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Most difficult IE Language?

 Language Learning Forum : General discussion Post Reply
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ChristianVlcek
Bilingual
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Netherlands
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 Message 33 of 69
25 June 2010 at 8:59pm | IP Logged 
liddytime wrote:


Wow!

I don't speak Czech (yet :-) ) but if it is really that complicated, how on earth can native Czechs speak it
flawlessly? ?!?!

Don't you find that foreigners that don't have perfect command of every declension can still be understood?
More or less?



I don't know about Czech, but in Slovak (closely related) there are certain endings that are repeated between different cases. I think that looking at a language based on numbers like case endings and such can be misleading, and tends to make a proverbial mountain out of a mole hill. Moreover, once you get accustomed to the sounds of verbs, nouns and adjectives, you pick up pretty fast what ending goes with which declension pattern.
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Derian
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PolandRegistered users can see my Skype Name
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 Message 34 of 69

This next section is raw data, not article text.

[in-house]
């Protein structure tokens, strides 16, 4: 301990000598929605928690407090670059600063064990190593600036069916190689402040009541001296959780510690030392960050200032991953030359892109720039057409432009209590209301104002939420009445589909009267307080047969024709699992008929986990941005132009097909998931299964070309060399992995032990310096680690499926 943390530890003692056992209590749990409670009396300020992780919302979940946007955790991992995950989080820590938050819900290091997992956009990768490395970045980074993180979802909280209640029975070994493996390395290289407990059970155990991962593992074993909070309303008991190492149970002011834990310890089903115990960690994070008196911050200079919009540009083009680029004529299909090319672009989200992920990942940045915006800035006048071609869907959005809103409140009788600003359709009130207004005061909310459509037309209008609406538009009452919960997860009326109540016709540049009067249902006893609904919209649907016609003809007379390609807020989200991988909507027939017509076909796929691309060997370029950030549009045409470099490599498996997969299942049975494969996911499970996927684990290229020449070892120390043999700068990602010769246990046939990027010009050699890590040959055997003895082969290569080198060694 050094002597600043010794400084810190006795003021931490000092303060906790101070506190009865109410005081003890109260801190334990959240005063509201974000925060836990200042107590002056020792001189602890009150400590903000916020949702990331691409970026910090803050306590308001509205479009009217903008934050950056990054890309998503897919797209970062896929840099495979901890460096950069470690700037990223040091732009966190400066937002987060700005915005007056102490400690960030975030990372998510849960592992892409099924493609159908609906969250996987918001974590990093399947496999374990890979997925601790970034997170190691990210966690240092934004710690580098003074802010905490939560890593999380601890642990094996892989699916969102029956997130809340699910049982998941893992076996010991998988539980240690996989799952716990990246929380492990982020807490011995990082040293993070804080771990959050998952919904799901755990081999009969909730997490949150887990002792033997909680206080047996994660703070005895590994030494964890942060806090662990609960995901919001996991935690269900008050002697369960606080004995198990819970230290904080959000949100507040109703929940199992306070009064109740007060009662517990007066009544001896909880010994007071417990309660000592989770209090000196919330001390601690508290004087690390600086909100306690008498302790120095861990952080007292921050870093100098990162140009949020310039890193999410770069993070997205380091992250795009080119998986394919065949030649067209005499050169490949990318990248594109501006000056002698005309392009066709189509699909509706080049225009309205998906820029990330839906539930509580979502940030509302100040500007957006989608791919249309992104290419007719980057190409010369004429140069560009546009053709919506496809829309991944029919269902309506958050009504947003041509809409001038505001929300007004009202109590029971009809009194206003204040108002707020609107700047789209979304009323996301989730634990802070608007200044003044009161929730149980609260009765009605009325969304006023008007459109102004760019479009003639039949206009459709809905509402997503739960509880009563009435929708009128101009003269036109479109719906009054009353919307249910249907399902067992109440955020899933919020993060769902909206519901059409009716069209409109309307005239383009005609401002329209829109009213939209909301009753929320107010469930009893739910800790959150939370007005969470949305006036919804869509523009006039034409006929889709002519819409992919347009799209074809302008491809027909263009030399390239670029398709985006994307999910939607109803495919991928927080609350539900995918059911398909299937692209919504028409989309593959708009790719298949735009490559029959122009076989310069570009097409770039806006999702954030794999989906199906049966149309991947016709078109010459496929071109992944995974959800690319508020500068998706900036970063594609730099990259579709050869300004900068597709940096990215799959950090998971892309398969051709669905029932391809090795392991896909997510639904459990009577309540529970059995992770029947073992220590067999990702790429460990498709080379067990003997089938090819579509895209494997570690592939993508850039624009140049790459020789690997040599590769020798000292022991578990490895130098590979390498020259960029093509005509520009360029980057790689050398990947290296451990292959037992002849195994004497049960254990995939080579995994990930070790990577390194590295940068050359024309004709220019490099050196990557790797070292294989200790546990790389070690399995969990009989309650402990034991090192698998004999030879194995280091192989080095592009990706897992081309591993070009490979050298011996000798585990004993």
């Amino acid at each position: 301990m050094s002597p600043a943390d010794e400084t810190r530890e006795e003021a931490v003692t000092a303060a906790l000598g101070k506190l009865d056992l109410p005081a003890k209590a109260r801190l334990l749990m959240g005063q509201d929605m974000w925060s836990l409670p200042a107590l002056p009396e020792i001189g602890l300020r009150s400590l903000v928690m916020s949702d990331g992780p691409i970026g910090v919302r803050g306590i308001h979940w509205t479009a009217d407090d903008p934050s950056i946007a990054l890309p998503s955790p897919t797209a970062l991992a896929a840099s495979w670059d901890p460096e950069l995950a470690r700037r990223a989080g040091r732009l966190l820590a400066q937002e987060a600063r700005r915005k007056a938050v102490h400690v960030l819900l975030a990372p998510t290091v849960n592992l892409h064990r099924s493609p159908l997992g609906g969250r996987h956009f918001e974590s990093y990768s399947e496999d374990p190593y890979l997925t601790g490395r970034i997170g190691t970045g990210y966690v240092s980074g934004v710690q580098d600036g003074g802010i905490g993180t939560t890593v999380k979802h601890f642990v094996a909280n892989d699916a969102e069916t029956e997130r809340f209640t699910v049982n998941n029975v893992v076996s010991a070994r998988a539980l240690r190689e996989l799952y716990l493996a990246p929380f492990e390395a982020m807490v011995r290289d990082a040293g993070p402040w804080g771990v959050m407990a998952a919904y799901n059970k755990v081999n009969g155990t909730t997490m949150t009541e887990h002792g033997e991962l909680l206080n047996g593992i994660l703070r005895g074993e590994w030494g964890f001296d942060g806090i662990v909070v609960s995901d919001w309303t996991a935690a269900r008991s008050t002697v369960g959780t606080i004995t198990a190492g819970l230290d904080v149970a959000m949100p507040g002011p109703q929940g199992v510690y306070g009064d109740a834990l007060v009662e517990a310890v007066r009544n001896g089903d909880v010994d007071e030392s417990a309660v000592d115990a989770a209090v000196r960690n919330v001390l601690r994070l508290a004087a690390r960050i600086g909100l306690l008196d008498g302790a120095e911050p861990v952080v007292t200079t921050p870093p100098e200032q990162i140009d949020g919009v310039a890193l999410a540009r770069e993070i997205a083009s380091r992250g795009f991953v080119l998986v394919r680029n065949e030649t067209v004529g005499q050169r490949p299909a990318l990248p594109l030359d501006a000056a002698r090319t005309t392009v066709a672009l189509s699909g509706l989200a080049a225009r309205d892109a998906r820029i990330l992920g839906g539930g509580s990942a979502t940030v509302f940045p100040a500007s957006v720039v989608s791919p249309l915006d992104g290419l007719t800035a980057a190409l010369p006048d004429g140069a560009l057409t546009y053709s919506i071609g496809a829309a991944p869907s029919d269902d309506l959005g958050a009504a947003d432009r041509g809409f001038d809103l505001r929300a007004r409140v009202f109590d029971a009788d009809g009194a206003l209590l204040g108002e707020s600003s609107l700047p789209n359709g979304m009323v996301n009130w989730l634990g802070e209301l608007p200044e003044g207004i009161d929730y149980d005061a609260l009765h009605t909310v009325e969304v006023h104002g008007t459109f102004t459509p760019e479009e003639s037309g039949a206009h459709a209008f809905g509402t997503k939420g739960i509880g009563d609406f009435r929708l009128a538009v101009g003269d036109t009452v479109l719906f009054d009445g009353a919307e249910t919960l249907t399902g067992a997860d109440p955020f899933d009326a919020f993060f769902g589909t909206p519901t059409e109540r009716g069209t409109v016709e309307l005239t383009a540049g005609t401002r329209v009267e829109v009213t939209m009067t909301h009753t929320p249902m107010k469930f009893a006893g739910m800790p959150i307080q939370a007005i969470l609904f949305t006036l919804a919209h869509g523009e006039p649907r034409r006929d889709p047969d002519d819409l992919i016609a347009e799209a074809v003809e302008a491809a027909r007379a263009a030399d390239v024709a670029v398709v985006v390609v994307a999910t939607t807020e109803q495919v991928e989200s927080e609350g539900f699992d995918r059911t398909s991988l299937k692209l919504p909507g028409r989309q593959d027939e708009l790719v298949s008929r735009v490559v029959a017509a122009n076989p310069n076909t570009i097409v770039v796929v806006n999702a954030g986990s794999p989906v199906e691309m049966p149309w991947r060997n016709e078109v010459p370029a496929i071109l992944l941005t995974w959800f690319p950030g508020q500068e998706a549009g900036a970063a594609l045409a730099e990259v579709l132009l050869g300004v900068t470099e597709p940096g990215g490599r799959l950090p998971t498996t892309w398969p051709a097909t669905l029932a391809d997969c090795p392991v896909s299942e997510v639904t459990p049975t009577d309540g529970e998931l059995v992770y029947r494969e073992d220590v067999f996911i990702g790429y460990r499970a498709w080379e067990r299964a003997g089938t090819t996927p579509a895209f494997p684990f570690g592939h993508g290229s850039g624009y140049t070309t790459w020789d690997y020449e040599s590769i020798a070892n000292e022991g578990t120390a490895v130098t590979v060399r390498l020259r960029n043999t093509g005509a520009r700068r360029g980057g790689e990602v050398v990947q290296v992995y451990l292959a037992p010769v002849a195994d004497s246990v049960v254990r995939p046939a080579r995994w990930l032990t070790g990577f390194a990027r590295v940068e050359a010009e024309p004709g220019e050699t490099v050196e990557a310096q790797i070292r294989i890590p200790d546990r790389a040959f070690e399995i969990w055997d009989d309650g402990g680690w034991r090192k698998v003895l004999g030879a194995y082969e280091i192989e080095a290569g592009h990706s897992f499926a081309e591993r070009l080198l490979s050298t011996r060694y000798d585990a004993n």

26 June 2010 at 2:12am | IP Logged 
Splog wrote:
Czech grammar [...]
As an example, nouns have 14 cases (7 singular, 7 plural), plus there are the three genders to think about, then each noun may follow one of a whopping 59 declension patterns.
Hmm...
trance0 wrote:
Czech noun declensions [...]
Polish, Slovak and Sorbian aren`t that much easier, I suspect.
That's correct.

I just looked up the same for Polish:
- 55 noun declension patterns (with 11 exceptions) * 5 genders (each gender uses a different set of patterns)

And I've got one question concerning Czech verbs. Are there also 3 types of verbs as regards their progressiveness?

What I mean is this (in Polish):
1. idę - I'm going (right now)
2. chodzę - I go (generally)
3. chadzam - I go (every now and again)

Not all Polish verbs have seperate forms to express all of the three "tenses". Most do only two:
1. płynę - I'm swimming
2. pływam - I swim (generally)

1. niosę - I'm carrying
2. noszę - I carry

1/2. czytam - I'm reading/I read (generally)
3. czytuję - I read (every now and again)

1/2. mam - I'm having/I have (generally)
3. miewam - I have (every now and again)

Edited by Derian on 26 June 2010 at 2:14am

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Splog
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Czech Republic
anthonylauder.c
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 Message 35 of 69
26 June 2010 at 7:36am | IP Logged 
Derian wrote:

And I've got one question concerning Czech verbs. Are there also 3 types of verbs as regards their progressiveness?

What I mean is this (in Polish):
1. idę - I'm going (right now)
2. chodzę - I go (generally)
3. chadzam - I go (every now and again)

Not all Polish verbs have seperate forms to express all of the three "tenses". Most do only two:


Yes, very similar things exists in Czech (with minor differences of course). For many verbs there are different roots for once, generally, and sporadic. For other verbs there are only two, and for some verbs only one.

Please note, my post wasn't trying to say "Czech is the hardest". Quite the opposite, I was saying Czech has a very simple script but a very complicated grammar, so that different languages are hard in a variety of ways and it also depends where your starting point is.